The period of the dips in X-rays is 50 minutes, the shortest among dipping sources (White & Swank 1982; Walter et al. 1982; Yoshida et al. 1995; Chou et al. 1999). It is also optically identified with a 21st V magnitude blue star (Grindlay et al. 1988). A modulation is seen in the optical but at a period 1% larger than the X-ray dip period (Callanan et al. 1995). The discrepancy between the two periods is confirmed by Chou et al. (1999) who combined historical and recent data (including the RXTE data used in this paper). This discrepancy has led to several interpretations among which the SU UMa 1 model is prefered, although the hierarchical triple system model proposed by Grindlay et al. (1988) is still possible (Chou et al. 1999).
To date, the only timing study of the non-dipping and non-bursting emission of 4U1915-05 was carried out with the Ginga data, which represented the most extensive X-ray observations of the source before the launch of BeppoSAX and RXTE. The 1-37 keV luminosity varied between and ergs s-1, in the range of luminosities previously observed for the source. A V-shape was observed in the hardness (7-18/1-7 keV) intensity (1-18 keV) diagram (Yoshida 1992). The Hz PDS were fitted with a power law of index -0.6 for the left branch of the V data and of index roughly -1.1 for the right branch data. Yoshida (1992) suggested that 4U1915-05 was an atoll source. Yoshida (1992) interpreted the left branch of the hardness intensity diagram as the island state and the right branch as the banana state, although the two branches overlapped in the color-color diagram.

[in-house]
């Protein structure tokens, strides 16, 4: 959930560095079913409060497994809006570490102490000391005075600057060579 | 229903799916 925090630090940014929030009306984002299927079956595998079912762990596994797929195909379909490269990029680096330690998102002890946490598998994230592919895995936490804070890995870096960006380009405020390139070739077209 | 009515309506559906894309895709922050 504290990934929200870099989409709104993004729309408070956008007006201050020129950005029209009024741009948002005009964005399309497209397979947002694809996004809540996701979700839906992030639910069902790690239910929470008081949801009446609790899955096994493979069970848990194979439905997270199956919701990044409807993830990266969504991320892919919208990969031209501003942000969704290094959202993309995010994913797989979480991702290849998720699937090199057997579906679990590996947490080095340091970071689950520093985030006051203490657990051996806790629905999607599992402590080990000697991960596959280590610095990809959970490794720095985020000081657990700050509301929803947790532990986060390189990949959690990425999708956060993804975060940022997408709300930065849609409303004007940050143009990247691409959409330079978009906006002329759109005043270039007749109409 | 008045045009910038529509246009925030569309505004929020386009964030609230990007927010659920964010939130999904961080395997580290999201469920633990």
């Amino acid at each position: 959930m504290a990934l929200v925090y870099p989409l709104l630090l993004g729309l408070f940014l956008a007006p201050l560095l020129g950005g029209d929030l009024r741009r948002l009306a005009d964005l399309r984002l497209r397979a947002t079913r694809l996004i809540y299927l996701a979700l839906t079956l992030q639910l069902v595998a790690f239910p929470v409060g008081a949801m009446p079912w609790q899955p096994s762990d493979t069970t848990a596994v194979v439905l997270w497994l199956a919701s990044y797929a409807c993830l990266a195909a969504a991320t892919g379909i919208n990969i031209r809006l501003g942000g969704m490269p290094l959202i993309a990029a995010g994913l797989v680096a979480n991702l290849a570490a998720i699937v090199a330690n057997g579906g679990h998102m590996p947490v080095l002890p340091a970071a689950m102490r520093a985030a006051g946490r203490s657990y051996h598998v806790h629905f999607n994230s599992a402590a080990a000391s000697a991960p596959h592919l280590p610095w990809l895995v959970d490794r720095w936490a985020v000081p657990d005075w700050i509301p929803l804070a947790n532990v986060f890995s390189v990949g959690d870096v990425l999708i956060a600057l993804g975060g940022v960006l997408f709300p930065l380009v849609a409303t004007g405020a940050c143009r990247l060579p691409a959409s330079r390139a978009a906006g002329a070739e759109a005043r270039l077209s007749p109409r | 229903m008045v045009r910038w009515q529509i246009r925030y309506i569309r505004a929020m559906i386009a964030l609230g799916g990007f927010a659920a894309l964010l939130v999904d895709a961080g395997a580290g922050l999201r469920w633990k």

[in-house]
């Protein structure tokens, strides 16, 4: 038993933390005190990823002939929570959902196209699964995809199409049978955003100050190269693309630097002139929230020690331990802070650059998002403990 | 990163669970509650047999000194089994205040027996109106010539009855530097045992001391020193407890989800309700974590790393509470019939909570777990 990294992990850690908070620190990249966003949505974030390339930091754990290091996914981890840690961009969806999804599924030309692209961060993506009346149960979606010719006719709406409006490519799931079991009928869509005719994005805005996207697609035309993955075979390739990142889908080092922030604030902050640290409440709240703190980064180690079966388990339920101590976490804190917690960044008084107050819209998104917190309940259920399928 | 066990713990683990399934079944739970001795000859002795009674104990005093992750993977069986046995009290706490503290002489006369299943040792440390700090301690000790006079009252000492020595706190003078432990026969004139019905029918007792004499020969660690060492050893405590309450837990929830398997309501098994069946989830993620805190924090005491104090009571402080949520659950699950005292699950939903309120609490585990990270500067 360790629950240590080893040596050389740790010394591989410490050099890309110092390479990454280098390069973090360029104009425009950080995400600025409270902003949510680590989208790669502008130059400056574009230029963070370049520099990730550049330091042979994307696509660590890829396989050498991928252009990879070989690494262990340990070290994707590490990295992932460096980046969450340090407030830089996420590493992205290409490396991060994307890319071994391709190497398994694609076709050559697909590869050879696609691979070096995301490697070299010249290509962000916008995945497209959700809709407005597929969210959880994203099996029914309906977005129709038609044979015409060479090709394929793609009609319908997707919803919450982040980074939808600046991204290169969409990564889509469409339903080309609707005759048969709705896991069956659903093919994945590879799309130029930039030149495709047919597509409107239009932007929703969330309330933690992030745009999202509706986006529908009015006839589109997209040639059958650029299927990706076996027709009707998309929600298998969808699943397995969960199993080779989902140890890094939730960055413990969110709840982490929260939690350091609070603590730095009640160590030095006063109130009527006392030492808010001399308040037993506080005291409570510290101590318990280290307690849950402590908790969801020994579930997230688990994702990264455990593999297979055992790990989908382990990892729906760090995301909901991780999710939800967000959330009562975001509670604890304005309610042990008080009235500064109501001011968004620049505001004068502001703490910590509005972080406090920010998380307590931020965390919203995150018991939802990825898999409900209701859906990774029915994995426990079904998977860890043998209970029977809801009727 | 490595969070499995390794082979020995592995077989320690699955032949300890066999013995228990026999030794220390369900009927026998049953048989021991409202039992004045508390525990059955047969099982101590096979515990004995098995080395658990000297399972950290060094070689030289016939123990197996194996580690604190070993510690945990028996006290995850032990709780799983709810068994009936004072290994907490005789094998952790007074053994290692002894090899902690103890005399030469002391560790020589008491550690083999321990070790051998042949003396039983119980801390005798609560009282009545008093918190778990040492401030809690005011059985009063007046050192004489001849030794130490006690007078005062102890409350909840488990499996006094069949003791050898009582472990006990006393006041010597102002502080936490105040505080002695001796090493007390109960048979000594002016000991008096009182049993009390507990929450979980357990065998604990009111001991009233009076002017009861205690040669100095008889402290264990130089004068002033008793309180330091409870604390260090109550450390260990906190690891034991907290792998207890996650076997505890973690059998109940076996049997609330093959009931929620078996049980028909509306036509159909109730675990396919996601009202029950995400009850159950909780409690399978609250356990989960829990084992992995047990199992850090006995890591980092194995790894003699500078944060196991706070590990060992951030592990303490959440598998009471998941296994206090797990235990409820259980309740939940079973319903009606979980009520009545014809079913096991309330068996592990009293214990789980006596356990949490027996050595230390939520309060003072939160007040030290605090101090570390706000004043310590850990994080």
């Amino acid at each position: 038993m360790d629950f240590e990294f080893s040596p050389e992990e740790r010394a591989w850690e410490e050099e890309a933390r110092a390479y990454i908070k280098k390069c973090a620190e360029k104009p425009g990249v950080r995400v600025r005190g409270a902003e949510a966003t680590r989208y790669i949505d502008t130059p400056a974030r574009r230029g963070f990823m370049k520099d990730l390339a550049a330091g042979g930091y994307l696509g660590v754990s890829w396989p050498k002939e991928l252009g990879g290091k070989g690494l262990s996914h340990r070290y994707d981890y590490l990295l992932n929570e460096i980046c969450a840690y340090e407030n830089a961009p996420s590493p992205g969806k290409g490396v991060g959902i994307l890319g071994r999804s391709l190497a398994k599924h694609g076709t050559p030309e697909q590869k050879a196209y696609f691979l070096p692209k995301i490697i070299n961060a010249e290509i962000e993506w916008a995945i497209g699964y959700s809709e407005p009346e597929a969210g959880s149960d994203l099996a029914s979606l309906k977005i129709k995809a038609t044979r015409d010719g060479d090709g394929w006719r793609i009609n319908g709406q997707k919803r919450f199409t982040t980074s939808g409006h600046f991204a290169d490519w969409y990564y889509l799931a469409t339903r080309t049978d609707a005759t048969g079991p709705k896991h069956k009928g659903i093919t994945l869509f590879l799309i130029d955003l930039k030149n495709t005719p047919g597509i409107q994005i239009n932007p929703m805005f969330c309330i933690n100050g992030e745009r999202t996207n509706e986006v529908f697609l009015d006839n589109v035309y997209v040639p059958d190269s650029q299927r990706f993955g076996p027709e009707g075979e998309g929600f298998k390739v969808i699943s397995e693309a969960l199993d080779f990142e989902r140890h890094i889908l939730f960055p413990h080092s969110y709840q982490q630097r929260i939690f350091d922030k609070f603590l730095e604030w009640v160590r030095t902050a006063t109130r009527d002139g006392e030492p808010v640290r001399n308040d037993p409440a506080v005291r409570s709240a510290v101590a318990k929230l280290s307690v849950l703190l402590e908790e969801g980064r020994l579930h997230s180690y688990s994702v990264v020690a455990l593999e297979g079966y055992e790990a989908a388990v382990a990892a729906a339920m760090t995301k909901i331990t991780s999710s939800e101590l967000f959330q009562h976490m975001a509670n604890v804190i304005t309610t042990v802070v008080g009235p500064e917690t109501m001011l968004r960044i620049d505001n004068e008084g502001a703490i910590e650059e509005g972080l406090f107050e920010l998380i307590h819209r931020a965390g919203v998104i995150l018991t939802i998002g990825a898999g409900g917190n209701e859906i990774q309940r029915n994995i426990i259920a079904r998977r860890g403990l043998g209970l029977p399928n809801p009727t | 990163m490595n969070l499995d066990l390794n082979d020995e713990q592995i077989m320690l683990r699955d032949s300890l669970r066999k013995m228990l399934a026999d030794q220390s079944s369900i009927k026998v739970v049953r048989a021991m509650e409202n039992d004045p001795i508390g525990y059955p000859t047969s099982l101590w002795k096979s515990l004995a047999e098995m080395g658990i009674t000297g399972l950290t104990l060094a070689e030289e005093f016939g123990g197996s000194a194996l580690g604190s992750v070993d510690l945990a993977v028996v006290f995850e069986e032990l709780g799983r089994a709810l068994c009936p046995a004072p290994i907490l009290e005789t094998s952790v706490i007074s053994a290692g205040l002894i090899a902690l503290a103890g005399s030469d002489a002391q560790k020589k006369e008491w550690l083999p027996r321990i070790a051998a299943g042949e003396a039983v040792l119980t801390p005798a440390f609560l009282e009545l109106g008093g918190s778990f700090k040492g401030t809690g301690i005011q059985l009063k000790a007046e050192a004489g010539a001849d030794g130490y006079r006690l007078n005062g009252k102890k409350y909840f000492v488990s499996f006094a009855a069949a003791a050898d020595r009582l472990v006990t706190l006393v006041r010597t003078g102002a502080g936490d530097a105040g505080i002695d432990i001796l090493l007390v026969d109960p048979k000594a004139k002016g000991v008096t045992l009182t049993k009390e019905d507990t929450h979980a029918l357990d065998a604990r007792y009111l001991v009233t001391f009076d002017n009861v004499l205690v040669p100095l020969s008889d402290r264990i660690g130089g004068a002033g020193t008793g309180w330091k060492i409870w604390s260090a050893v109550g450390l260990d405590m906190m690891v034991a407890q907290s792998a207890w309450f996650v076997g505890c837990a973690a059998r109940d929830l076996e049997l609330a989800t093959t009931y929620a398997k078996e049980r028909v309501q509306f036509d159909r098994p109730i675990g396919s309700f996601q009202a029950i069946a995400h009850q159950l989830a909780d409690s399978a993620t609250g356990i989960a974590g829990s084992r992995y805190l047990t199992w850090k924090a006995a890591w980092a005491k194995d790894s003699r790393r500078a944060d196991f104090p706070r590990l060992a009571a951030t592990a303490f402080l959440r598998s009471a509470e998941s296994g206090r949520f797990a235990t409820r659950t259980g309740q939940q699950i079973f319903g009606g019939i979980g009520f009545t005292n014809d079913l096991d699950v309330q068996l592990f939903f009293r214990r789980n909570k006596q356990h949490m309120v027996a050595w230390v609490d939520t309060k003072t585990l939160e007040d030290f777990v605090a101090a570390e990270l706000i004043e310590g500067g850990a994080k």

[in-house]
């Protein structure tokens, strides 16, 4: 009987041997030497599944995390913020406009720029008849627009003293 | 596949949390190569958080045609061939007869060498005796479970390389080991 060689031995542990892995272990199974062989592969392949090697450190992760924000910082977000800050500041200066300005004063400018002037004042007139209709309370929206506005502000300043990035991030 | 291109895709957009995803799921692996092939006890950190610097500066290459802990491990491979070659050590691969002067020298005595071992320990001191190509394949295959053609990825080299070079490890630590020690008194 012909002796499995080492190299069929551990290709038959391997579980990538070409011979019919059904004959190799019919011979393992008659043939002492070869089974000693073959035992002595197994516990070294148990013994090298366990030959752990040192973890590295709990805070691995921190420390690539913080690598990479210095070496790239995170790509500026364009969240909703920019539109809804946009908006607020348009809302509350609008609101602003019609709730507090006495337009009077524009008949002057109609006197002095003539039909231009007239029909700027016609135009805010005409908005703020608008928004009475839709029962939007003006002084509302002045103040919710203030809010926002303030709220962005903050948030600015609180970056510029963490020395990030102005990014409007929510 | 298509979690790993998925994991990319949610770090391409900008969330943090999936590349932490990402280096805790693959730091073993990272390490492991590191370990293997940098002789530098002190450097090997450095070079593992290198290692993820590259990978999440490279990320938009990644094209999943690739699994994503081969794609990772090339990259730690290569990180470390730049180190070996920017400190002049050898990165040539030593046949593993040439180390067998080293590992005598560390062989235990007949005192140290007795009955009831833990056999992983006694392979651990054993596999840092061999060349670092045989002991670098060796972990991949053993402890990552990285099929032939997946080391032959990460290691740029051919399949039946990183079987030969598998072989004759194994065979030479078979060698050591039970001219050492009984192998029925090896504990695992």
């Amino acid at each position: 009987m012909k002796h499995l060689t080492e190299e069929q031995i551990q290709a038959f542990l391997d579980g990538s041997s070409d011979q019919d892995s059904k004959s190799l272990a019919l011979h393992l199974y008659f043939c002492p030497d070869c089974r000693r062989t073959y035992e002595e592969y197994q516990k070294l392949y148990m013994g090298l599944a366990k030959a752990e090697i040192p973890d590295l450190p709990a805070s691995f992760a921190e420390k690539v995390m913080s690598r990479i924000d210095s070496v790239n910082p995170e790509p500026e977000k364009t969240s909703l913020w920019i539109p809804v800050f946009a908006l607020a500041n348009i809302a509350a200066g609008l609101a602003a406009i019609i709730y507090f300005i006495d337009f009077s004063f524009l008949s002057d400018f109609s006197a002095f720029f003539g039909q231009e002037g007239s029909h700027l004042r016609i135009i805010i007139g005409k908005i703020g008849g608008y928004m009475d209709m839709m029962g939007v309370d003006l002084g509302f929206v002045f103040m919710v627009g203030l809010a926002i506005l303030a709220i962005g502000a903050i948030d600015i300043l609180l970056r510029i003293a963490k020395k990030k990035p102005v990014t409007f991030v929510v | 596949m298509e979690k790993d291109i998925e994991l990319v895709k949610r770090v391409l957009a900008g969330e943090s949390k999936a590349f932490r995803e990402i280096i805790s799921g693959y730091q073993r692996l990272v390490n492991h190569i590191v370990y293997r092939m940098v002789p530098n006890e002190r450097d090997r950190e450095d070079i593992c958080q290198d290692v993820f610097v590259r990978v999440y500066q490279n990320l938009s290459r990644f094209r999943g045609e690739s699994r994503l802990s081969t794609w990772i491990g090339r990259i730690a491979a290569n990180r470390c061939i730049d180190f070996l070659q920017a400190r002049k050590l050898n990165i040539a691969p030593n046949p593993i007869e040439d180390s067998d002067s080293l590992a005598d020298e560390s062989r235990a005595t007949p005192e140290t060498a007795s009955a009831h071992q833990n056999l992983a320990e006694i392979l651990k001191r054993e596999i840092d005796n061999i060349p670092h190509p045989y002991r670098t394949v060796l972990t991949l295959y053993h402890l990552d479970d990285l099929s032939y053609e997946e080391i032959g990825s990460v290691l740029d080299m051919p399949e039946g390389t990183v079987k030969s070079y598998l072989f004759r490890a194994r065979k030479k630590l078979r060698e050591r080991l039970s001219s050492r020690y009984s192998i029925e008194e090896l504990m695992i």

From an X-ray burst showing photospheric radius expansion in the GINGA data, the distance to the source was estimated as 9.3 kpc (Yoshida 1992). 4U1915-05 was observed at energies up to 100 keV by BeppoSAX (Church et al. 1998). This was the first observation of a hard X-ray tail in the spectrum of 4U1915-05. Indeed, previous pointed and monitoring observations at high energies with OSSE and BATSE aboard the Compton Gamma-Ray Observatory had failed to detect the burster (Barret et al. 1996; Bloser et al. 1996). 4U1915-05 is the first dipping source to belong to the growing group of LMXBs detected up to keV (Barret et al. 2000).
In this paper we report on the timing analysis of the X-ray emission which led to the discovery of HFQPOs and LFQPOs in 4U1915-05. In the next section, we describe the observations and the data analysis. Then, we present the results. Finally, we compare 4U1915-05 to similar sources and discuss the results in the framework of currently proposed models of HF and LFQPOs.
© European Southern Observatory (ESO) 2000
Online publication: September 5, 2000